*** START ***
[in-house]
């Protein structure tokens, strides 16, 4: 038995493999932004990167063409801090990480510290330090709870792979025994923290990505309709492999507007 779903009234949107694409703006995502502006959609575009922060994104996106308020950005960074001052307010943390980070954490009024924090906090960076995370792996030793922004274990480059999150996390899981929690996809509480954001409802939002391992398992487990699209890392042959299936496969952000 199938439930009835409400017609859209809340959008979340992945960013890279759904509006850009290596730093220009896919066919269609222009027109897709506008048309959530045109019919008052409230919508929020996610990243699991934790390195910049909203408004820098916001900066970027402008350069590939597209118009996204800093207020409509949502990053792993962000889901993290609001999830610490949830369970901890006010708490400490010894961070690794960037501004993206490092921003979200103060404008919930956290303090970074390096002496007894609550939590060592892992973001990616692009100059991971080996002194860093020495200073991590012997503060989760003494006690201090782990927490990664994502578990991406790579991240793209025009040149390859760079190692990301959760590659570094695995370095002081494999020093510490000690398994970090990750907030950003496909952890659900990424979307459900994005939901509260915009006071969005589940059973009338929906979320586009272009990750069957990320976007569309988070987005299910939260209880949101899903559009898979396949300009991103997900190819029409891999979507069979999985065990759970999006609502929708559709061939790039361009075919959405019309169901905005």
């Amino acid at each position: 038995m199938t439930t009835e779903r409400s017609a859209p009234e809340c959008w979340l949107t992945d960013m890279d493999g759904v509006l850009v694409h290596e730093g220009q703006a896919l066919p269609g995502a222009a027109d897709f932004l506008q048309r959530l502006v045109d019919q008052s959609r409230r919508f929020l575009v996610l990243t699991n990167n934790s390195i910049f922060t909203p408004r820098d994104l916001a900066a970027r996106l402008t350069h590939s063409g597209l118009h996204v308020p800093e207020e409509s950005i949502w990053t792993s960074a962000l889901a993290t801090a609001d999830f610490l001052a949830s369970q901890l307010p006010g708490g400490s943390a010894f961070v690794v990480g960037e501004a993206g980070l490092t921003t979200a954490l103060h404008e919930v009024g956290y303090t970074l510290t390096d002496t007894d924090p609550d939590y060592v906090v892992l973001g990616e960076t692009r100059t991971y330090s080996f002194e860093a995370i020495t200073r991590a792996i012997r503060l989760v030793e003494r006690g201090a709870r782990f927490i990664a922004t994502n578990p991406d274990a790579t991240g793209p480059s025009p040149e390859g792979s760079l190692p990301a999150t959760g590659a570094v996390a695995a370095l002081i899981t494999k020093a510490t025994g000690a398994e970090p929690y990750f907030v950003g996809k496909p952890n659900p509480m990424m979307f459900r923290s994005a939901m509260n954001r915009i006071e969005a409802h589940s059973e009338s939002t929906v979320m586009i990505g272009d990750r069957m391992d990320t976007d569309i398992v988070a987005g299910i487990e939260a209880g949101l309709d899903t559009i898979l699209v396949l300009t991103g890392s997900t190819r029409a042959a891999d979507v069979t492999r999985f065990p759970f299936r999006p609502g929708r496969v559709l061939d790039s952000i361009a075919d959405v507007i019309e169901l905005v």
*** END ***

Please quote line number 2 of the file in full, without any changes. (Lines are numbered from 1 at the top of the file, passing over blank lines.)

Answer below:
């Protein structure tokens, strides 16, 4: 038995493999932004990167063409801090990480510290330090709870792979025994923290990505309709492999507007 779903009234949107694409703006995502502006959609575009922060994104996106308020950005960074001052307010943390980070954490009024924090906090960076995370792996030793922004274990480059999150996390899981929690996809509480954001409802939002391992398992487990699209890392042959299936496969952000 199938439930009835409400017609859209809340959008979340992945960013890279759904509006850009290596730093220009896919066919269609222009027109897709506008048309959530045109019919008052409230919508929020996610990243699991934790390195910049909203408004820098916001900066970027402008350069590939597209118009996204800093207020409509949502990053792993962000889901993290609001999830610490949830369970901890006010708490400490010894961070690794960037501004993206490092921003979200103060404008919930956290303090970074390096002496007894609550939590060592892992973001990616692009100059991971080996002194860093020495200073991590012997503060989760003494006690201090782990927490990664994502578990991406790579991240793209025009040149390859760079190692990301959760590659570094695995370095002081494999020093510490000690398994970090990750907030950003496909952890659900990424979307459900994005939901509260915009006071969005589940059973009338929906979320586009272009990750069957990320976007569309988070987005299910939260209880949101899903559009898979396949300009991103997900190819029409891999979507069979999985065990759970999006609502929708559709061939790039361009075919959405019309169901905005």